British golfer’s father wins £100,000 on a bet he made a decade ago

Rory McIlroy and His Father

When Rory McIlroy was just 15-years-old, he was already starting to show signs of becoming the next great European golfer. He helped the European team win the Junior Ryder Cup in 2004 and went on to win a number of amateur titles. His father, Gerry, decided to put some money on his son’s success. Gerry McIlroy and a group of three friends put money on Rory to win the British Open before the age of 26.

Fast forward 10 years, and Rory McIlroy is a British Open champion. He turned 25 last May, which means his father and his father’s friends will cash in for £200,000 pounds, or about $85,400 per person. McIlroy, who got a huge hug from his dad after walking off the 18th green, said in his post-round press conference that “the other 3 men that he did that with, they’re going to be very happy.”

Gerry, 52, and his wife, Rosie, are credited with a crucial influence on Rory’s stunning rise to golfing prominence. Gerry at one stage worked 100 hours per week to fund Rory’s participation in amateur events. “From 12pm to 6pm I was a bartender at Holywood Golf Club, then, after going home for tea, I’d return to the sports club from 7pm-midnight to work behind the bar,” he said in 2009. “I am a working-class man and that’s all I knew, to get the money we needed for Rory to be able to learn and compete at golf,” he added. Read more about the story here.




Alexa Rodriguez Attacked by Hawk at Fenway Park

HawkStrange things happen. Coincidences happen. In sports, there are superstitions, rituals, and omens that would get most people at least a little spooked.

When 13 year old Alexa Rodriguez went on a school trip to visit Fenway Park, there were probably more than a few references made about “A-Rod” from the New York Yankees coming to visit their arch rivals in Boston. What Alexa and her friends didn’t know was that a hawk would try to protect it’s lone egg nested in the overhang near the stadium’s press booth by attacking the unsuspecting 8th grader.

According to ESPN, Vince Jennetta, a teacher who chaperoned her class trip from Memorial Boulevard Middle School in Bristol, Conn., told The Boston Globe that Alexa is “a little shaken, but OK.”

The hawk’s talons drew blood from her head. State wildlife officials had the egg and nest removed.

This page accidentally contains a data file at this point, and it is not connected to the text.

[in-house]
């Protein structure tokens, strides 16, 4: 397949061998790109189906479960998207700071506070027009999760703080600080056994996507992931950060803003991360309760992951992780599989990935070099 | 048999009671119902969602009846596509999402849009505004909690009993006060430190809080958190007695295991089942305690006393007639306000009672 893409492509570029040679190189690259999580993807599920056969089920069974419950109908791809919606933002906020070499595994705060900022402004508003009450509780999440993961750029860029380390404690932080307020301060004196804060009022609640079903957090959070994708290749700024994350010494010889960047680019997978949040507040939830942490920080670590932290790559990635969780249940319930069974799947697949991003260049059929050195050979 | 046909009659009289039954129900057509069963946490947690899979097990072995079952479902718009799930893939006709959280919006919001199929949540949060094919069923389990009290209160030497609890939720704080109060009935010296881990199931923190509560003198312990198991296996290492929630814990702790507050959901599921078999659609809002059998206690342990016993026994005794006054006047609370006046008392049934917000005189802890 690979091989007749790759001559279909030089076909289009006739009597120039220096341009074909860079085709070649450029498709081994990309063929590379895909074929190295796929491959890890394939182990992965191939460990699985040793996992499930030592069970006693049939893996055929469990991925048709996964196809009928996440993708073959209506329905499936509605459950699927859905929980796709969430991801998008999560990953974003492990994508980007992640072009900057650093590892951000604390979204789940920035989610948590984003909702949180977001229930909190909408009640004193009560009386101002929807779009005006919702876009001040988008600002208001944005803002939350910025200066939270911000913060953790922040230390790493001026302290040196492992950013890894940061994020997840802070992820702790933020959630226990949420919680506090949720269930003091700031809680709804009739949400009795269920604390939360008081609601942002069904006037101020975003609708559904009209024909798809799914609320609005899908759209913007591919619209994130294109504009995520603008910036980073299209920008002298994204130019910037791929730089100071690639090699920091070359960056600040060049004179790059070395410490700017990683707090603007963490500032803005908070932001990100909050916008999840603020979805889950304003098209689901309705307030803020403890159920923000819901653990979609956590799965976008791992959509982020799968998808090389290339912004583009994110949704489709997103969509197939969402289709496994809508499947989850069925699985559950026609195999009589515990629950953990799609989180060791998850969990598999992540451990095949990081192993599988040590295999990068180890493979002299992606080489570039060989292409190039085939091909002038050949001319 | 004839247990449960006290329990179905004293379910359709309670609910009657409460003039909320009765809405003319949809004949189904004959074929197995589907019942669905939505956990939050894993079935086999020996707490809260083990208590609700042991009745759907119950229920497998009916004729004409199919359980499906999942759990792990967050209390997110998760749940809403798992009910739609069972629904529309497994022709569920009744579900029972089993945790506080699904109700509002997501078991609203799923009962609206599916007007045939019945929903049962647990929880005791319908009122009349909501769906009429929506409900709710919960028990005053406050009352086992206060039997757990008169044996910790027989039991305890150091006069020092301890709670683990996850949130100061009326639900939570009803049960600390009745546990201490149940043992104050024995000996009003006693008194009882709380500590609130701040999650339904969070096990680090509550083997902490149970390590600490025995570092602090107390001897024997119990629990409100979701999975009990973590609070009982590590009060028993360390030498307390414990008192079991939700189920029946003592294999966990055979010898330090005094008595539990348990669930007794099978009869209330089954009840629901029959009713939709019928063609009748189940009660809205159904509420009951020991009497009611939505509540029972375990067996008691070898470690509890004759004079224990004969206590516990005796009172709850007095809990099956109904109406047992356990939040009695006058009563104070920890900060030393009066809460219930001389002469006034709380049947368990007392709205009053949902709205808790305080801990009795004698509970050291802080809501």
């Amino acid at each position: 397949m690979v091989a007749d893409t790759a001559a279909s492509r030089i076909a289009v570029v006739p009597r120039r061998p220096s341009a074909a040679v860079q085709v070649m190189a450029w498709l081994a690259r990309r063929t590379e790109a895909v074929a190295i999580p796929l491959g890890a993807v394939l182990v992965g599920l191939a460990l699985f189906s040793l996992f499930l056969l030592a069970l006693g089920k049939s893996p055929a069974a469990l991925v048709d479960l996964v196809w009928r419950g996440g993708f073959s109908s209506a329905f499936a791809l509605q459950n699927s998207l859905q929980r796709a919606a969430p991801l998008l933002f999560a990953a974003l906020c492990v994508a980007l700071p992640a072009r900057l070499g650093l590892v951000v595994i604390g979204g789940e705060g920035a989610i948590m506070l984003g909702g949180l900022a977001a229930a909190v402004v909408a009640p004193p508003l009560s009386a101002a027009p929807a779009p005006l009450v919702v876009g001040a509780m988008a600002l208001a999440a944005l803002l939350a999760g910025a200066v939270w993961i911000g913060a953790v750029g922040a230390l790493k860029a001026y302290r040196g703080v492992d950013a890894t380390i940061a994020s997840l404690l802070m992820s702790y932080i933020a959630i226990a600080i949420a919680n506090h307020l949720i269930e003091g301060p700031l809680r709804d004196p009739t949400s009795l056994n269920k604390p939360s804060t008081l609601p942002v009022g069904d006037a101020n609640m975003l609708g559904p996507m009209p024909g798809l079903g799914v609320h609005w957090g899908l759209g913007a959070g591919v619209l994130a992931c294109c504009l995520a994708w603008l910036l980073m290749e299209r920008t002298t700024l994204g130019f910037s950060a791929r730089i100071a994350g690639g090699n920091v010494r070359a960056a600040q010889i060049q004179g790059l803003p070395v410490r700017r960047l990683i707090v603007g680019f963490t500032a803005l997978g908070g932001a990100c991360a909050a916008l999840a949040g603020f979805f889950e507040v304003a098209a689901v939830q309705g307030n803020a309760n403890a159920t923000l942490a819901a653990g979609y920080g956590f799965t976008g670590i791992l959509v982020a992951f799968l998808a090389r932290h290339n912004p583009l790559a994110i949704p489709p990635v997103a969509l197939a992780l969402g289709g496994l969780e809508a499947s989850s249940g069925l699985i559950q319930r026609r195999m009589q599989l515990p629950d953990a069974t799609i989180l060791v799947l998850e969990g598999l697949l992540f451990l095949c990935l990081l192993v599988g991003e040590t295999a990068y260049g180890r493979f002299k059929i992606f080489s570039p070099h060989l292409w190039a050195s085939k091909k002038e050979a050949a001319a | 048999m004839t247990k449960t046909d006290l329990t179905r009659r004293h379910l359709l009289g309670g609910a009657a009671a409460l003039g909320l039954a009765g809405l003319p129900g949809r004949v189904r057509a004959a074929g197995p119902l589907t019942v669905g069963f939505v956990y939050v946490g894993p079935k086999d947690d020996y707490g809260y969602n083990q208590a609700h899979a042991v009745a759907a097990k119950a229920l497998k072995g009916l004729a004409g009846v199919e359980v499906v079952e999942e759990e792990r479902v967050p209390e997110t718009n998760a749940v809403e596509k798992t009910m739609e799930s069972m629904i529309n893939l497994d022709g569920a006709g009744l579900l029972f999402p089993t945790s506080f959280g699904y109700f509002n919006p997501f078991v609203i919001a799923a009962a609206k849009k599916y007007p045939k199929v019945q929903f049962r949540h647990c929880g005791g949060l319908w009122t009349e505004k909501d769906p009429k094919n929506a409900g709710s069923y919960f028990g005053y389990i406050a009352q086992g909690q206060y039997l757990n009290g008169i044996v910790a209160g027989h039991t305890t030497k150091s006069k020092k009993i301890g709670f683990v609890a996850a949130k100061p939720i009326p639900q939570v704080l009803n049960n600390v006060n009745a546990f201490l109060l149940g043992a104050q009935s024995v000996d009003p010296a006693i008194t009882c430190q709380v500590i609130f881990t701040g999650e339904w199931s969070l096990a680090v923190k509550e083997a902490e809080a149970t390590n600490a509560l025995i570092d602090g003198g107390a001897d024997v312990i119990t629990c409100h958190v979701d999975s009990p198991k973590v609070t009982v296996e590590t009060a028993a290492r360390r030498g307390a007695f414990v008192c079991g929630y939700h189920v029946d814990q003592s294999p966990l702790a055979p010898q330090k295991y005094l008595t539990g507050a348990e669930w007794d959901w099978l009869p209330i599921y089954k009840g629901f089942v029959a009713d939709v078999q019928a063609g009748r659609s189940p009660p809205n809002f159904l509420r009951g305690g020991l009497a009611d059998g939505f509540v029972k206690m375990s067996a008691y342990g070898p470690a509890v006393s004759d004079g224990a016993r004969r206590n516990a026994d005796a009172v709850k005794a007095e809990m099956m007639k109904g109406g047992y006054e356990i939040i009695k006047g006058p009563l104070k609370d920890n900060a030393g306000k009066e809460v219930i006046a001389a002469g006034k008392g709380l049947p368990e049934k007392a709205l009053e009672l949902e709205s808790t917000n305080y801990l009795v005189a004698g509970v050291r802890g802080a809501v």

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Final 4 Climax Means NFL Finishes 1 Month Break

NFLThe marketing and sales machine that is the National Football League maintains a strangle-hold on sports news for most of the year. Every month, there is something going on that dominates ESPN Sportscenter. Every month except March.

No, the only truly America sport allows one month for other sports to take the complete spotlight. As of the time of this post, there is only one top story on the Worldwide Leader in Sports coming from pigskin land, and it’s really only “charged” because of off-the-field actions. Pacman thinks his time is done with the Titans. It’s not a shocker, but I guess there has to be something about the NFL at all times.

History has been made in this NCAA Tournament. For the first time, all 4 #1 Seeds advanced to the Final 4. In a tournament that started off with such hope of mega-upsets, there is a sort of justice that FINALLY the 4 teams that were supposed to make it actually did make it. Otherwise, a lack of super-talent has made this a lackluster tournament compared to some of the recent ones.

And the NFL waits. It stretches, bounces, pumps its legs in place, and prepares for the official start of the NFL season hype machine. The NFL Draft and all of the combines, workouts, rumors, trades, trade rumors, background checks, and fabricated news angles officially mark the start of the marathon. Words will start to pop into every interview and commentary during this time such as “upside”, “intangibles”, “transition”, “speed in pads”, “mock drafts”, and “more mock drafts”. All this, and that’s BEFORE the actual draft.

We will see training camps, talk of hold-outs, and discuss depth charts. Speculation of break-out seasons, sleeper teams, and the obligatory Peyton vs Tom arguments will ensue.

The the preseason hits, and more people will watch football games that don’t count than baseball games that do. We finally get to the season, watch 17 weeks of it, then a long playoff, finally culminating in the Super Bowl and Pro Bowl in February.

Then, we’ll take another break from the NFL to watch March Madness. From a business perspective, 11 out of 12 ain’t bad.

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I am a sports journalist in my own mind. Read the occasional sports analysis at Noozeez.